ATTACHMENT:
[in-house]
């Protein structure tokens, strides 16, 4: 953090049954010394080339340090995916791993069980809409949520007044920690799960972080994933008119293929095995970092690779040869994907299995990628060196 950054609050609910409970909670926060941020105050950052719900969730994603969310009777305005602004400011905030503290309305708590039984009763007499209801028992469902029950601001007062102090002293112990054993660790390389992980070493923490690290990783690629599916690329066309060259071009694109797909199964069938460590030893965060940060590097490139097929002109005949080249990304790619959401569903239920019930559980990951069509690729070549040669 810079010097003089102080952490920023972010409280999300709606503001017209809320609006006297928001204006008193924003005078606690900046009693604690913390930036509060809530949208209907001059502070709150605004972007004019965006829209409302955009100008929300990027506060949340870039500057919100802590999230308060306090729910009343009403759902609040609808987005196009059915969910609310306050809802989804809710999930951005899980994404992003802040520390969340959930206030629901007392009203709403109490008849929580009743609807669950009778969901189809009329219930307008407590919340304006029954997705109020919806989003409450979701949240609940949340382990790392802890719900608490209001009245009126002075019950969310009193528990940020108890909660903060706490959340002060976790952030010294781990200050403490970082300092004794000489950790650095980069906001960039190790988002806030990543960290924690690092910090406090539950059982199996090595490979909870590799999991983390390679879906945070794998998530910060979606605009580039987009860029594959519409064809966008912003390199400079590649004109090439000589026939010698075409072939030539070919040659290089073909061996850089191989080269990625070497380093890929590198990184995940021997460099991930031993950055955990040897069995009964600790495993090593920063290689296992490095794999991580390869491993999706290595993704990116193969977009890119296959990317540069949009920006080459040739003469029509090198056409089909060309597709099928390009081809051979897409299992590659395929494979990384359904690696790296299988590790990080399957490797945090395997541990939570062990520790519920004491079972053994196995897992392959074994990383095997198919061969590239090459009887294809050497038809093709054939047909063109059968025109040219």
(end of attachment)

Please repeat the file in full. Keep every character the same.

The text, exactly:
[in-house]
């Protein structure tokens, strides 16, 4: 953090049954010394080339340090995916791993069980809409949520007044920690799960972080994933008119293929095995970092690779040869994907299995990628060196 950054609050609910409970909670926060941020105050950052719900969730994603969310009777305005602004400011905030503290309305708590039984009763007499209801028992469902029950601001007062102090002293112990054993660790390389992980070493923490690290990783690629599916690329066309060259071009694109797909199964069938460590030893965060940060590097490139097929002109005949080249990304790619959401569903239920019930559980990951069509690729070549040669 810079010097003089102080952490920023972010409280999300709606503001017209809320609006006297928001204006008193924003005078606690900046009693604690913390930036509060809530949208209907001059502070709150605004972007004019965006829209409302955009100008929300990027506060949340870039500057919100802590999230308060306090729910009343009403759902609040609808987005196009059915969910609310306050809802989804809710999930951005899980994404992003802040520390969340959930206030629901007392009203709403109490008849929580009743609807669950009778969901189809009329219930307008407590919340304006029954997705109020919806989003409450979701949240609940949340382990790392802890719900608490209001009245009126002075019950969310009193528990940020108890909660903060706490959340002060976790952030010294781990200050403490970082300092004794000489950790650095980069906001960039190790988002806030990543960290924690690092910090406090539950059982199996090595490979909870590799999991983390390679879906945070794998998530910060979606605009580039987009860029594959519409064809966008912003390199400079590649004109090439000589026939010698075409072939030539070919040659290089073909061996850089191989080269990625070497380093890929590198990184995940021997460099991930031993950055955990040897069995009964600790495993090593920063290689296992490095794999991580390869491993999706290595993704990116193969977009890119296959990317540069949009920006080459040739003469029509090198056409089909060309597709099928390009081809051979897409299992590659395929494979990384359904690696790296299988590790990080399957490797945090395997541990939570062990520790519920004491079972053994196995897992392959074994990383095997198919061969590239090459009887294809050497038809093709054939047909063109059968025109040219």